Isn’t it funny. You go in search of something amazing, only to find the most amazing something of all is usually in your own backyard.
Well, in the case of Vulture not exactly in my backyard, but pretty darned close!
Wickenburg, Arizona is about an hour and a half from Prescott. Last week’s adventure to Stanton brought me really close to Wickenburg, but not all the way. Guess I was looking for something closer to home on the last trip. This trip I thought it was time to visit one of the best ghost towns left in Arizona, and that meant Vulture. Just a hop, skip, and jump from Wickenburg!
According to Arizona Highways’ “Arizona Ghost Towns and Mining Camps” book Vulture is one of the places you need to visit. The book was dead on with this pick!
3 miles West of Wickenburg, 11 miles South along Vulture Mine Road. Not a hard place to find!
The ride out was fantastic. Leaving Prescott we found ourselves in freezing temperatures with the heat on. After dropping down off the ridge from Yarnell into Congress the jackets were shed, the heat turned off, and the windows popped open often. Nice!
Vulture Mine Rd. was pretty interesting. Heavy Saguaro cactus along the road. BLM camping areas dotted the road as well. RVs off in the distance just parked in the desert. Reminded be of Anza-Borrego. It felt cozy to me! Too bad the Airstream wasn’t along….I think I would have parked there for a few days and enjoyed the quiet amongst the cactus!
On the approach to Vulture I couldn’t help thinking I’d gone too far. The Titan passed Vulture peak, and I thought for sure the old settlement would be parked somewhere under the peak. Not so. Just as I was ready to pull over and pop GPS coordinates in I spied a sign with a fake vulture on it. Destination reached!
In the distance off of the two lane road you could see a few older buildings standing. They looked pretty shaky, and I thought they must be part of the ghost town. Not so. Several had solar panels nearby. They were in disrepair, but somebody was still using them. So, the initial buildings that I found “ghost town worthy” do fit in with the former mining town, but they’re still the occupied type.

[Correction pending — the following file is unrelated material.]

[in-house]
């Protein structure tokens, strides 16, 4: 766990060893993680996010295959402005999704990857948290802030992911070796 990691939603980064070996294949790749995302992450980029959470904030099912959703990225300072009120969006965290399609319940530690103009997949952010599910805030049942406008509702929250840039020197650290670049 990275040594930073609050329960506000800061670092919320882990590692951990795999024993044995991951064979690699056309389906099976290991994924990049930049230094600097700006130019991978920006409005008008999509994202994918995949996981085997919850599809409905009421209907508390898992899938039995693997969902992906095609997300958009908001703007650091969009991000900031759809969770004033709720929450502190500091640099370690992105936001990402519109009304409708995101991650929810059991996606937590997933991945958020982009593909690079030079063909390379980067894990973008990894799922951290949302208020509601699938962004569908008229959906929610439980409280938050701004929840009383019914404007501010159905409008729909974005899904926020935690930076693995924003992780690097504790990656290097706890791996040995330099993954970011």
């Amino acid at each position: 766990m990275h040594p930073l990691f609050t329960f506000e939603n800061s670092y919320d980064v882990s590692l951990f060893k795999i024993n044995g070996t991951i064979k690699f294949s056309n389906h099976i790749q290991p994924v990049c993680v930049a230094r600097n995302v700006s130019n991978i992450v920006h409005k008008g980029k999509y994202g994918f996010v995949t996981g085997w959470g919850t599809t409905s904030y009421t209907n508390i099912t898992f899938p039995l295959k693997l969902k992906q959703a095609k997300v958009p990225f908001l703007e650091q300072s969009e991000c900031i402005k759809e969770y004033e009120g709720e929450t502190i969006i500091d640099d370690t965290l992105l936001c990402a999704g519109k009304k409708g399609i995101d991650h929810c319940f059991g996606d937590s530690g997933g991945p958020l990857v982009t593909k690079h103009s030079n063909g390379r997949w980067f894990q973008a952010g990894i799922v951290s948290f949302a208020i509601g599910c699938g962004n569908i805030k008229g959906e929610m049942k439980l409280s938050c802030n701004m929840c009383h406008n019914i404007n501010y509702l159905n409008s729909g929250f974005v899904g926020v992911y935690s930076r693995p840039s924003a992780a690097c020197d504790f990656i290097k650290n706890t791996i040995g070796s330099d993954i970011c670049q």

The Titan was parked at “Vulture’s Roost” and we went in. A pleasant older gentleman greeted us and gave the quick rundown on the site. He’d just finished talking with another couple who was visiting for the day, so we’d heard a little after entering the rundown building!
Even the “functional” buildings on site fit right in with the ghost town atmosphere! The place went beyond authentic. It really is an amazing site!
The entrance fee for the day was $10 per person. A little steep, but then again the site is being well preserved and protected. For me that’s a reasonable price to pay for what I got to see and shoot today! Most of these places have been ransacked and picked clean. Vulture is one of the few with so much left intact from it’s mining days!
After the low down we entered the remains of Vulture. Decaying buildings, mining tools strewn about, bent metal everywhere, broken glass everywhere I crouched to take a photo! It was a photographer’s obstacle course to be sure. It is also a photographer’s delight. Well, at least those of us who find old and abandoned things extremely interesting, which I do!
As we made our initial entrance Sadira went one way and I went another. Buildings on each side of us held interesting scenes. We both had our first photos in mind, and we wandered. A half collapsed building called Sadira in. I spent my time outside first. The collapsed wall contained an old window frame, and I’m a fan of window frames. This frame had only one view left in it. The dirt.